What is encryption?
Encryption is a way of protecting your data by converting it to a format that is unreadable by anyone except those with a special key. When using your computer, encryption software is as invisible as antivirus software. The technology has come a long way to ensure that you are not slowed down nor affected by its presence as you work. The peace of mind that your data is protected is well worth the twenty minutes it takes to install it!
Why is encryption important?
Encryption reduces your risk of exposure of sensitive and confidential information to unauthorized individuals, so that only those who should access your information can.
What types of data need to be encrypted?
By University policy, if a computer or mobile device stores any of the following information, that information must be stored on the device’s hard drive in an encrypted manner using a product approved by the University’s IT Security Officer:
- Information protected by general privacy laws about you or anyone else, also known as personally identifiable information or "PII". PII includes Social Security Numbers, other national IDs, dates or places or birth, mothers' maiden names, credit card numbers, banking or investment account numbers, driver’s license numbers, health insurance policy IDs, passport and visa numbers, tax information, and any other identifying code that can be used for identity theft purposes.
NOTE - If a device (institutional OR personal) with University-entrusted PII is lost or stolen, the University must determine whose information is on the device and, for each individual, his or her permanent state/country of residence. The privacy laws in each state/country of residence may require the University to notify the state's/country's affected residents and, in some cases, to notify other parties (e.g., the Attorney General, the press) and/or to provide credit protection. However, most privacy laws waive or reduce these obligations, if it can be proven that the PII on the lost or stolen device is encrypted.
- Additional student information, e.g., student admission applications and supporting documents, student grading information, student dissertations, reader’s reports, student financial support documents, student health records, disciplinary information.
- Additional faculty/staff information: e.g., University and employee ID numbers, CVs, resumes, employment applications, personnel files, performance reviews, benefits information, salary, personal contact information.
- Alumni and donor contact information and non-public gift amounts
- Applications for employment (hired or not hired)
- Protected research
- Information covered by non-disclosure agreements
- Princeton internal memos and e-mail
- Completed Princeton forms, e.g., travel and expense documents
- Privileged attorney-client communications
- Digital copies of signatures
- Non-public University business documents, e.g., contracts, reports, budgets, plans, financial information, policies and procedure manuals
- Any data obtained through a University or departmental system that requires an ID and password for access
Frequently asked questions
Who will install encryption software on my computer?
An OIT representative or your local departmental support representative must install laptop encryption. Contact your local department support representative or the OIT Help Desk at 8-4357(HELP) to request encryption.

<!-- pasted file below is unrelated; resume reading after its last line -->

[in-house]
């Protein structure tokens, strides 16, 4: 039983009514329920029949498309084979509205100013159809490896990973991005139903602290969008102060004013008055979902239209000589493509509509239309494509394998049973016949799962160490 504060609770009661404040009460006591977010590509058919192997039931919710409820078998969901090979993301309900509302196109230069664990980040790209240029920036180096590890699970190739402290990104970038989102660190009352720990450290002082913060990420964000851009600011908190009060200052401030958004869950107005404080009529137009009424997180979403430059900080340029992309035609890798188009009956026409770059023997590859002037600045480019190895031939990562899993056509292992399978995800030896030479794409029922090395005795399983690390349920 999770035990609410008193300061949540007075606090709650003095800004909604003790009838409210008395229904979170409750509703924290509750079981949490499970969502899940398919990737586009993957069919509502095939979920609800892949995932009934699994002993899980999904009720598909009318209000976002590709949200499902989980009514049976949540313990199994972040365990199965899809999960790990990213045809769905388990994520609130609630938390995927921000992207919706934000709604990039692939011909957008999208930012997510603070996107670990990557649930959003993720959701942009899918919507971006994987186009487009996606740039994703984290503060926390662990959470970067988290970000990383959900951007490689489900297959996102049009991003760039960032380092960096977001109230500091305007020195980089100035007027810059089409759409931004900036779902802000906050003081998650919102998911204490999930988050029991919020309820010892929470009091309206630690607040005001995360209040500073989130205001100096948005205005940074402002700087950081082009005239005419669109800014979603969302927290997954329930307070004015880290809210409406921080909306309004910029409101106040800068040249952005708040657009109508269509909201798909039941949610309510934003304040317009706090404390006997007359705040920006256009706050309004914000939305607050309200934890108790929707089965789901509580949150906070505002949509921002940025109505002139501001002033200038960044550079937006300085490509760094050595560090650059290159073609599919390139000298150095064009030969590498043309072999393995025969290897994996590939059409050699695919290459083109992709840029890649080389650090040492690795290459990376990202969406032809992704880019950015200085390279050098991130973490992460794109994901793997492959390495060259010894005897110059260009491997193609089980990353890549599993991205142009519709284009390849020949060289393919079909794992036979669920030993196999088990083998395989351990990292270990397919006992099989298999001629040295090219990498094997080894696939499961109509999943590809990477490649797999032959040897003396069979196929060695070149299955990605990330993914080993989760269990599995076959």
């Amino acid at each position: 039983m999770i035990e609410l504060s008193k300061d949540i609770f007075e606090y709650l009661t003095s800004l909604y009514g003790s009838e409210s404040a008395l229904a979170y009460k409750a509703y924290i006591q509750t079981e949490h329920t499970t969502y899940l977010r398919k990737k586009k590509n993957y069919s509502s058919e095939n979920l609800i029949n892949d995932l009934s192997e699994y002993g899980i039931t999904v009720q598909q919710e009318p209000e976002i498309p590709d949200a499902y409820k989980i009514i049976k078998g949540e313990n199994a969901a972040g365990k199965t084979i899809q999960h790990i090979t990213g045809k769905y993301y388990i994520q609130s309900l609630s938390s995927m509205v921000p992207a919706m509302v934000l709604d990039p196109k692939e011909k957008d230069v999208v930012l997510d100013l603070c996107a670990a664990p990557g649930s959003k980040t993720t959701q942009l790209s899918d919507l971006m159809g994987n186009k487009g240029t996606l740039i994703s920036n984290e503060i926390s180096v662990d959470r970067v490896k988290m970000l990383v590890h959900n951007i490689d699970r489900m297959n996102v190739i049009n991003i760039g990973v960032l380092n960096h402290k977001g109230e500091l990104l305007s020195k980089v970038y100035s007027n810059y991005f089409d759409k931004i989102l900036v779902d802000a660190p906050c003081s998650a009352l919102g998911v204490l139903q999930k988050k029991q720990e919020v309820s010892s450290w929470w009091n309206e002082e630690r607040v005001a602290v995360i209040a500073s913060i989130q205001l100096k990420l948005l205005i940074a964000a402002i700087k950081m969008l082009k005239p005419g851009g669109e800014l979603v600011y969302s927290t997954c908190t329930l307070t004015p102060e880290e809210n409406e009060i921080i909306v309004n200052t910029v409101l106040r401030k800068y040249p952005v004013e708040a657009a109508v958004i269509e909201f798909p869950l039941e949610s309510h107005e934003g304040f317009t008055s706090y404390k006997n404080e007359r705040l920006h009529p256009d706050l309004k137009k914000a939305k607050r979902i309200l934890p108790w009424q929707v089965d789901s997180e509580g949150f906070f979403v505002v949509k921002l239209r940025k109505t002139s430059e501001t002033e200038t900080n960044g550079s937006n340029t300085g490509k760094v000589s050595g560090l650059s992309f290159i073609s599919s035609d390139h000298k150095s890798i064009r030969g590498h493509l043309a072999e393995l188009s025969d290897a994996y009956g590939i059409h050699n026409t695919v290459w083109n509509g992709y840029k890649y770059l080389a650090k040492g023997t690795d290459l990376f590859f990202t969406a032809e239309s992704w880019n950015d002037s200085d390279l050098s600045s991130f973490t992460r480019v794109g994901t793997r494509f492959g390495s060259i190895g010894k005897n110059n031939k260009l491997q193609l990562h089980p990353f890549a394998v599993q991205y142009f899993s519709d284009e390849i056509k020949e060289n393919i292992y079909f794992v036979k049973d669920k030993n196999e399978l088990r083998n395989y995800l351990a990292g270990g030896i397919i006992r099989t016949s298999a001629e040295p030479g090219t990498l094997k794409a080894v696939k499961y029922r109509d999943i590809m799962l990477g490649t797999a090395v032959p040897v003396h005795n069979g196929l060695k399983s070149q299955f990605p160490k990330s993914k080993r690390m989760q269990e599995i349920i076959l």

What changes will I see after encryption software is installed?
Nothing! After encryption software has been installed, you will log into your laptop with your NetID and password as before.
How much power and memory will encryption take while I am working?
Once the initial process of encrypting your hard drive is complete the impact of the encryption software is negligible.
Does the software encrypt as I type or when I click "Save"?
As soon as a new file is opened for creation, the encryption process begins because the entire hard drive is encrypted. This happens before the application does a “save” of the file.
What types of files will be encrypted?
Your entire local hard disk is encrypted – even unused, empty space. This means that while the operating system accesses any local files (reads/writes) those files are always in an encrypted state. If files are copied, moved, or backed up to network storage they are automatically decrypted as they are copied, moved or backed up. All local files are encrypted – text files, an access database file, a local SQL/Mysql/Oracle database file – all files!
Will people be able to read my e-mail attachments?
Yes. Attachments are encrypted when they are stored on your local hard drive. However once the file is attached to an e-mail it becomes decrypted (within the e-mail). This means the recipient will be able to open the file. The original attached local file is still encrypted.
What if I need the encryption software removed?
If a machine needed to be un-encrypted, please contact your local department support representative who will ensure the encryption is done properly according to standard procedures.
Will local databases (Oracle/Access) be encrypted?
Yes, as long as the file is located on the hard disk that is encrypted. If the file is located on a network database server, then NO. Database files that are encrypted and then moved to a network database server are decrypted as they are moved off the machine. There is no impact to files/tools used to run scripts (e.g. cognos, .cpg files)
Where can I go for additional help?
You are always welcome to contact the OIT Support and Operations Center. Call 258-HELP or email email@example.com.